If it’s Christmas, there has to be gingerbread. Given my penchant for finding obscure recipes, clearly I had to come up with something that comes from a specific place and has a backstory. Today, it’s all about German Pulsnitzer Pfefferkuchen (pepper cake from Pulsnitz).
These gingerbread slices hail, unsurprisingly, from the town of Pulsnitz near Dresden in eastern Germany. They have been baking their Pfefferkuchen there since 1558. Indeed they love their gingerbread so strong that they even have a museum on the main square devoted to its history, complete with machines, moulds, tins and cutters. If you’re lucky (and in a post-pandemic world) you can even try your hand at making them there in a baking class. If I’m ever passing, I’ll be sure to drop in. But for 2020, I’ve had to be content with making my own at home.
In my research I read that this is considered by some to be a more “basic” type of gingerbread. Having made it, it isn’t exactly easy, and it takes quite some time. However, it does not contain all the richness of some other types of German Christmas cookies. Things like Nürnberger Lebkuchen need to contain a high level of nuts and no flour to pass quality standards and legally be sold as such. In contrast, Pfefferkuchen starts off as a mixture of flour (wheat and rye) and honey, which is then enriched with spices. It’s the spices that give it the Pfeffer (pepper) in its name – whereas we now think of black pepper, this was formerly a term for all sorts of spices.
When I read this description, I thought calling it “simple” was rather unfair, as the resulting gingerbread is really delicious. I thought about it and my guess is that the gingerbread you find in a given area depends on what is typical of the area. So a city that was a medieval trading hub would be likely to have more by way of nuts, spices and citrus fruits, whereas a more agricultural area is going to use wheat and honey for its treats. I think it is also easy to forget just how special a lot of what we now see as standard Christmas fare would have seemed to normal folk hundreds of years ago. Cookies, sweets, honey. Those were true luxuries. So eating a piece of spiced honey cake, possibly glazed with sugar, would really have been quite something.
A typical feature of the dough is that it should rest a lot to allow it to mature before it is baked. In the recipe I used, the suggestion was that this should be for at least two weeks. In the end mine sat undisturbed in a cool corner of our kitchen for about three weeks. If I were being scientific, I would have made detailed observations and perhaps filmed the mixture to check the texture before and after. But I did not do that. From my fairly basic analysis (I looked at it and tried to remember what it had looked like three weeks before) it seemed to me that the dough had become softer and smoother during the resting period. I remember reading that there are enzymes in honey that will break down some of the proteins in flour, affecting flavour and taste. And hey, we’re stuck indoors for most the day at the moment, so it’s not as if I’ve been short of time to plan these bakes this year!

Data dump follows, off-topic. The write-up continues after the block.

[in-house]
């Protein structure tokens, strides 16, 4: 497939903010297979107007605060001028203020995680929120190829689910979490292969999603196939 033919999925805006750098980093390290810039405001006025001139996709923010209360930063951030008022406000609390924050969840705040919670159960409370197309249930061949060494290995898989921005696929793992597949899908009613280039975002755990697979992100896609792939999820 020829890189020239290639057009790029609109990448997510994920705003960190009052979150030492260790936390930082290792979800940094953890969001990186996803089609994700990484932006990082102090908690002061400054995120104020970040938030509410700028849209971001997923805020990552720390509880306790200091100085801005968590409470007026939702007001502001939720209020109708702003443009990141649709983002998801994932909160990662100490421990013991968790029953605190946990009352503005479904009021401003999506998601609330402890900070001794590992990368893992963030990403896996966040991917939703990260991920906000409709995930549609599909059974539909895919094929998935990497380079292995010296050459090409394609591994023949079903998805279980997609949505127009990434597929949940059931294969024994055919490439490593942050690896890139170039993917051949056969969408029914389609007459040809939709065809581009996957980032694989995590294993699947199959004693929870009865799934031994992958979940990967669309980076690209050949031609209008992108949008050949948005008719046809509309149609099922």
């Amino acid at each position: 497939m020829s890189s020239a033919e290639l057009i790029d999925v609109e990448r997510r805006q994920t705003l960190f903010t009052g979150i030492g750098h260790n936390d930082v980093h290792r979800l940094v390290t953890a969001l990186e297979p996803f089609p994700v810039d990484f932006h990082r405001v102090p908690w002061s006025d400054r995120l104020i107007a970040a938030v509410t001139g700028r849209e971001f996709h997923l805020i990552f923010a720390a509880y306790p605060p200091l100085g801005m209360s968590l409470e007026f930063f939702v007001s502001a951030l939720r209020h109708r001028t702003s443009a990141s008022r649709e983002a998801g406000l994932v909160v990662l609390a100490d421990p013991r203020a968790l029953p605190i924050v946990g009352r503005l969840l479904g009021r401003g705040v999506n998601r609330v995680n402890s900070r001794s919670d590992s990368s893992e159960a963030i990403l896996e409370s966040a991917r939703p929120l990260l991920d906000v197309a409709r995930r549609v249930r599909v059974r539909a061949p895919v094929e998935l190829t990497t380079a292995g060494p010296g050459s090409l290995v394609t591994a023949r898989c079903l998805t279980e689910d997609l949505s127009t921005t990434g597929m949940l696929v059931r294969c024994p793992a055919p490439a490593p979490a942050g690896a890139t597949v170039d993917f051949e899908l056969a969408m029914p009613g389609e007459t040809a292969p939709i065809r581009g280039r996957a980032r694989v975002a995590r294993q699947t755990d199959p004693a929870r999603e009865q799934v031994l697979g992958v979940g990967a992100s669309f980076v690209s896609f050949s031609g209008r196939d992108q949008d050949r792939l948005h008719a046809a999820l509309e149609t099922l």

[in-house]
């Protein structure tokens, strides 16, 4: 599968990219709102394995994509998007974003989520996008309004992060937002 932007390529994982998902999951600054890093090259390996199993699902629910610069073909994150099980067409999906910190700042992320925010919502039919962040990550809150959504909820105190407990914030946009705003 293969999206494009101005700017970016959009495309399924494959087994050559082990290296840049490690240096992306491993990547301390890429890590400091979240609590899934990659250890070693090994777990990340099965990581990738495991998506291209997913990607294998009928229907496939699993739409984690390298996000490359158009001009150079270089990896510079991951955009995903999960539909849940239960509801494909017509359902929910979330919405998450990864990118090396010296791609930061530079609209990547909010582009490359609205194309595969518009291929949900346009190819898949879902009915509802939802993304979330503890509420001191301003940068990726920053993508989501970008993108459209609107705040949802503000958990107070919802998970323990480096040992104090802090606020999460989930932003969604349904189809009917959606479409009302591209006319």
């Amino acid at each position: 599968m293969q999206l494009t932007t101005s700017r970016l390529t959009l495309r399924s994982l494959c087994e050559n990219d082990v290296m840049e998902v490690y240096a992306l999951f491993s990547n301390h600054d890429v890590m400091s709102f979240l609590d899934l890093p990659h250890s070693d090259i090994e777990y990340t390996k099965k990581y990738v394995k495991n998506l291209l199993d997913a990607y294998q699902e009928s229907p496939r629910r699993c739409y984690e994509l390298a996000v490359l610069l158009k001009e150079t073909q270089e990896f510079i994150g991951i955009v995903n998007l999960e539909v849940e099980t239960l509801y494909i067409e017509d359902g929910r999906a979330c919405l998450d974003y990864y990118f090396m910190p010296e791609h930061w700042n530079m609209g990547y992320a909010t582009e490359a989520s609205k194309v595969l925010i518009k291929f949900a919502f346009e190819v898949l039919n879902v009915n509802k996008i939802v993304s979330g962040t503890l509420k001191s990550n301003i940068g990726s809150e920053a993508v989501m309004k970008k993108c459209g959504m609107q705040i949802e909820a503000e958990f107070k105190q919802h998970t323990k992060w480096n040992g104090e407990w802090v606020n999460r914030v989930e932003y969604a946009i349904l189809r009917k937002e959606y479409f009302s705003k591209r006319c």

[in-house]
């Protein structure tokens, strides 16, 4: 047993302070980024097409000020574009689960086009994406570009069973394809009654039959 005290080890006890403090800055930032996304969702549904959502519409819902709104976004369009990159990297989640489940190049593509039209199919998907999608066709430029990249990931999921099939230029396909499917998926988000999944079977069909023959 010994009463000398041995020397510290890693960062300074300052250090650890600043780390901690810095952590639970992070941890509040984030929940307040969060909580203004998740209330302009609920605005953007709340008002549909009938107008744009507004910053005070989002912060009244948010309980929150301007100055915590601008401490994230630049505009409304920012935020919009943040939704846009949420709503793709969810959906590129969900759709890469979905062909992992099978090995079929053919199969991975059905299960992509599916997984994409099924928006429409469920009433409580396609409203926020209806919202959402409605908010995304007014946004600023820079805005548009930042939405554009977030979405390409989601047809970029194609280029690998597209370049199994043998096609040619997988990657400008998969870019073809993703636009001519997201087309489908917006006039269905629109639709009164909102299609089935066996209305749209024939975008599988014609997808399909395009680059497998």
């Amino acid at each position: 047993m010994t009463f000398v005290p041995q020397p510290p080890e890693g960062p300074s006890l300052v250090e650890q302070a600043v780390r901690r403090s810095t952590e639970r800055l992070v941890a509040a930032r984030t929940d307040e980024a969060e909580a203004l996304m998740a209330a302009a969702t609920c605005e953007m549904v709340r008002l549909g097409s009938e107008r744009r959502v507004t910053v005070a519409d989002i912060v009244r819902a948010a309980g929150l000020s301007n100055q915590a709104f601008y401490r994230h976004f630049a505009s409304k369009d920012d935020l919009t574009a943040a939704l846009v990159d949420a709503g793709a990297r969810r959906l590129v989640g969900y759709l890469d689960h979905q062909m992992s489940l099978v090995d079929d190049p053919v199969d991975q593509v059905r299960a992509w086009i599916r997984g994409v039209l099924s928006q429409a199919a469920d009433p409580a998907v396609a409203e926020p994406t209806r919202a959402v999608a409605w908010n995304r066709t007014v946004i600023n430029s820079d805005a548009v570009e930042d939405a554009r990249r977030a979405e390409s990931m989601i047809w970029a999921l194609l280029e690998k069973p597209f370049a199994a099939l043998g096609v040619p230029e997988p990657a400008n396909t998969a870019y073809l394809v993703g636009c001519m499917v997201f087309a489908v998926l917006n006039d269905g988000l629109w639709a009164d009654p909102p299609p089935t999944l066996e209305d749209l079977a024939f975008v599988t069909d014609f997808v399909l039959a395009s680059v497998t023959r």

Once the dough has rested, you add in spices, cocoa powder and raising agents. This is the bit where it gets fiddly. I used two “authentic” (i.e. obscure) raising agents – pottasche and baker’s ammonia. Originally, one would have been extracted from wood ash, the other from ground-up deer antler. Mercifully today you can buy them online and avoid harming any animals or picking over a bonfire. The reason to use them is that they give a great raise and very light texture, much more than you will get with baking soda or baking powder. Note that I have not tested this recipe with traditional raising agents, so I can’t vouch for your results. If you give it a go, let me know and best of luck!
My dough ended up being pretty soft, but I was still able to work with it. I did this deliberately in the hope of keeping the resulting gingerbread as moist as possible. The good thing is that there is no elaborate shaping involved. You really just form a long strip, bake it, then cut it while warm in a similar way to biscotti.
Once you’ve started cutting, you can finally taste the dough (you can’t eat it raw due the pottasche and the baker’s ammonia). I thought I’d actually made a failure as it was not very sweet. Darn. But there was magic to come…the glazes ended up making all the difference.
I used three different ways to finish the cookies. The first was a simple sugar glaze. It starts off white, then it sets and slowly you get frost-like patterns appearing on it. It will darken due to the gingerbread, so if you want a sparkling white finish, you can add some white colouring to the icing, but it tastes just fine as it is.
The second was a spiced chocolate glaze. This was the same one I used a couple of years ago when making Swiss Magenbrot. This one starts of looking dark and shiny, and stays that way, so I think it wins for the combination of being easy to do, tasting great and looking good.